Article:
New Terminal Connector Improves Passenger Accessibility at Los Angeles Int’l

New Terminal Connector Improves Passenger Accessibility at Los Angeles Int’l
Author: 
Kristen Rindfleisch
Published in: 
January-February
2024

Los Angeles World Airports (LAWA) and Delta Air Lines have opened the final phases of their joint Delta Sky Way project at Los Angeles International Airport (LAX), a combined investment of $2.3 billion to revitalize one of the airline’s key hubs. The project added an enclosed, post-security passageway between the upper floors of Terminal 3 and Tom Bradley International Terminal (TBIT), as well as redeveloped facilities in terminals 2 and 3.

The terminal connector is the final piece in an infrastructure puzzle that allows passengers to flow directly from Terminal 1 to Terminal 8 post security. It also eliminates the need for airside bussing between terminals 2, 3 and TBIT. Prior to the terminal connector, post-security passengers had to be bussed between the three terminals, or exit and re-enter through another security checkpoint. Now, they have easier access to and through all the terminals.

Easy movement for guests is a huge focus at LAX. “Everything that we do is in the vein of being as accessible as possible, even beyond the Americans with Disabilities Act,” notes LAWA Chief Development Officer Terri Mestas.

facts&figures

Project Name: Delta Sky Way

Location: Los Angeles Int’l Airport

Airport Owner/Operator: Los Angeles World Airports

Cost: $2.3 billion

Construction: 2018–Aug. 2023

Project Components

Delta West Headhouse: 175,000 sq. ft.

Features: Delta One lobby, with private check-in, security screening & lounge for premium passengers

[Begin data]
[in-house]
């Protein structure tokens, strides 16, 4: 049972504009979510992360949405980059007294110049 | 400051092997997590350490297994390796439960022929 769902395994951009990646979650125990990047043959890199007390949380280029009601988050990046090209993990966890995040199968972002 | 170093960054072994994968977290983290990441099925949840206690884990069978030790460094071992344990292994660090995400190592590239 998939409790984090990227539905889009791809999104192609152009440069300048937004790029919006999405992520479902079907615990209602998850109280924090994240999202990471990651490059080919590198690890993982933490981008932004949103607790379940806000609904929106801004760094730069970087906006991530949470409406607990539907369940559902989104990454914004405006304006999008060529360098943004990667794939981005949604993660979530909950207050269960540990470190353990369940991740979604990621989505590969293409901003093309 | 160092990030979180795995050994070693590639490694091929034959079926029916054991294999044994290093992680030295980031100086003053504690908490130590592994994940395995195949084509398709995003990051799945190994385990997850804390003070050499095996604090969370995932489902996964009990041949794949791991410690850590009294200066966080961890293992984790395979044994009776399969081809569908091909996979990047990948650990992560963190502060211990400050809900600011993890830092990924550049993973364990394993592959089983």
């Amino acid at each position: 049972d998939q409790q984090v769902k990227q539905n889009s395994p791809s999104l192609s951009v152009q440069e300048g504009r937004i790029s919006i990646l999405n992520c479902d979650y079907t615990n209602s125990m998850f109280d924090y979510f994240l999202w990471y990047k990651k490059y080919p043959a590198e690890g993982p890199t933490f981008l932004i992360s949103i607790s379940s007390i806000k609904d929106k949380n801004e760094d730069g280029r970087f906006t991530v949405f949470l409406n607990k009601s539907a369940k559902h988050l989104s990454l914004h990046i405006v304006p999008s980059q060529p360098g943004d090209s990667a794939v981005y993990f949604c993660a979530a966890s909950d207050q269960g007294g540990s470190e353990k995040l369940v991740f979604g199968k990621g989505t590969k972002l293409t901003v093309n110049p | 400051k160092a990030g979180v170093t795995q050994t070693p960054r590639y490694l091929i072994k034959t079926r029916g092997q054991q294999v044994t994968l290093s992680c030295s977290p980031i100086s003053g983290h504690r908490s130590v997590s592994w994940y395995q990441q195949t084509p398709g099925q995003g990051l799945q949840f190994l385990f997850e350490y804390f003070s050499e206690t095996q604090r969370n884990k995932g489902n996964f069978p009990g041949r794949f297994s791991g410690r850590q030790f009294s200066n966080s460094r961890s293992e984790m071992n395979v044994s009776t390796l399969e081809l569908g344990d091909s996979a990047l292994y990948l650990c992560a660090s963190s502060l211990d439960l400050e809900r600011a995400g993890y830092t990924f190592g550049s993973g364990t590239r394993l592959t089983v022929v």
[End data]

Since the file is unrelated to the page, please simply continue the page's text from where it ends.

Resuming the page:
Terminal Connector: 592 ft. long pedestrian walkway between Terminal 3 & Tom Bradley Int’l Terminal

Features: Moving walkways; future baggage system underneath; outdoor plaza for passengers in the works

Construction for Connector & Headhouse:
Oct. 2020–2nd Quarter 2023

Engineer of Record, Design Team Lead: Arup

General Contractor: Hensel Phelps

Architect: Gensler

Program & Project Management, Baggage Handling System Management, Tenant Move Management: STV; S&P Construction

Moving Walkways: Schindler

Modular Walls (During Construction): SwiftWall

Key Benefits: Streamlined passenger movement from Terminal 3 to Tom Bradley Int’l Terminal; updated self-serve check-in kiosks in Terminal 3; premium check-in, TSA screening & lounge for Delta One passengers

Creating the most stress-free flow possible from curb to gate is part of a larger effort to enhance the overall passenger experience. “This terminal connector fits into that, and specifically how we can provide a seamless experience post-security,” Mestas says. Focused conversation about passenger flow began with Delta in 2017. Given the volume of international flights in and out of TBIT, the carrier wanted to provide passengers with an easier post-security connection between Terminal 3 and TBIT.

In addition to the new passenger walkway to/from TBIT, Terminal 3 now features connections in its two vertical cores that will enable passengers to access LAX’s Automated People Mover (APM), which is expected to come online this year. When it’s completed, passengers coming from the APM will be able to drop their bags and proceed right to the TSA checkpoint.